Medical students listening sitting at desk at the universitySimilar to a non-compete, companies can require non-solicit agreements for any position in any industry. That said, they are most often used in highly competitive industries, such as medical, pharmaceutical, banking, logistics, and technology, and in positions that are difficult to recruit for. Salespeople are frequently required to sign non-solicit agreements to prevent the loss of clients.

An employee may be asked to sign a non-solicit agreement at any stage of employment. Non-solicits are most frequently required at the beginning of the working relationship. In some cases, when a separation or severance agreement is offered to a departing employee, they may be asked to sign a non-solicit or non-compete document at that time. Evaluate any document and understand what you are agreeing to before you sign it. Once you have executed a document like this, it should be considered legally binding and adhered to. 

What's the Difference Between Non-Solicit and Non-Compete Agreements?

Non-compete and non-solicit agreements are often considered the same, but there are important differences. While both documents seek to prevent former employees from "taking" clients, non-compete agreements are far more restrictive. A non-solicit agreement prevents an employee from luring existing clients and personnel away from the company but still permits them to work in the same industry and continue taking inbound clients. A non-compete agreement bans an employee from the industry altogether.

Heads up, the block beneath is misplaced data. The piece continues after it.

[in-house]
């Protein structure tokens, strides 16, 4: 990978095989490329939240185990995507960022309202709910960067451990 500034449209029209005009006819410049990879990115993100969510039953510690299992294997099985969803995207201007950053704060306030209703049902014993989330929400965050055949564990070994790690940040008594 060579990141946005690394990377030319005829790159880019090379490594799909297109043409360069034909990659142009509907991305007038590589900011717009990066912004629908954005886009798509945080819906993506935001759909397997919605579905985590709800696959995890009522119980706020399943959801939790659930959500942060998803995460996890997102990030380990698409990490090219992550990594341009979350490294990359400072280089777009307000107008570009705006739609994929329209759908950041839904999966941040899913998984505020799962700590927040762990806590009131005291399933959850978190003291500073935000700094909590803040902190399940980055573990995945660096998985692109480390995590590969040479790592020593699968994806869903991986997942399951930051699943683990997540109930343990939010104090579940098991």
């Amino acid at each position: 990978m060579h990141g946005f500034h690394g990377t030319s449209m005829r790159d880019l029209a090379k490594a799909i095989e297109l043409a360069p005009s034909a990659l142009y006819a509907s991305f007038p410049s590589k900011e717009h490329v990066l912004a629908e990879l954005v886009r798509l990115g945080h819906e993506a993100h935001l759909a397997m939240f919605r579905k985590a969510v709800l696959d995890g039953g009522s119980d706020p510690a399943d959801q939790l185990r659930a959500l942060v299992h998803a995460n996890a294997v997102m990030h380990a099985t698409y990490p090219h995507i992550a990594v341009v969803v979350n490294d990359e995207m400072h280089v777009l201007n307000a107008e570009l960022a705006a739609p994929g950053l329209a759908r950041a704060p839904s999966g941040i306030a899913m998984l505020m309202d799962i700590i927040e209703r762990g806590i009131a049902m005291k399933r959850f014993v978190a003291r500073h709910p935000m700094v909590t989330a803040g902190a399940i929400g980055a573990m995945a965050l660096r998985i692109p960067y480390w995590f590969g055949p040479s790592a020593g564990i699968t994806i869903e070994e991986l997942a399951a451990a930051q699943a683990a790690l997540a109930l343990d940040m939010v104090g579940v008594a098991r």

End Non-competes - 10.4.22


Some companies, such as Steam Logistics, propose eliminating non-compete agreements in the freight industry altogether. They argue that non-competes "exploit the talents of our workforce, obstruct healthy competition and severely limit what's possible in our industry."


According to Burke, Warren, MacKay & Serritella, P.C., courts have generally viewed non-solicitation agreements more favorably as they do not impose limitations on an employee's right to work. When balanced against the company's legitimate interests — to preserve and protect its client base — non-compete agreements have been found to restrict an employee's ability to seek other employment greatly. Non-solicitation agreements, on the other hand, are generally viewed by the courts as imposing reasonable conditions as the employee is free to continue working in their area of expertise.

Looking to Run Your Own Business? Consider Becoming an Armstrong Agent.

It's important to do your due diligence during the vetting process and ensure the contract you sign is a good fit for your business. Having an attorney review your agreement and outline any potential stipulations you may not be aware of may be worthwhile. (For more information on getting an agency started, you can also visit our blogs on Should I Become a Freight Agent? and the 5 Best Freight Agent Programs for Experienced Logistics Professionals.)

For an agency partner experience that's second-to-none, consider working with Armstrong. We offer innovative technology solutions customizable to your needs, premium back-office support, and industry-leading commission splits. Get in touch with us today and let us know how we can support you.

About Tom Milosavljevich

With over 20 years of hands-on experience in the transportation industry, Tom serves as Armstrong's Vice President of Agent Development. Since joining Armstrong in 2011, Tom's focus has been leading our team of agent recruiters while overseeing services integral to the day-to-day operations of each agency.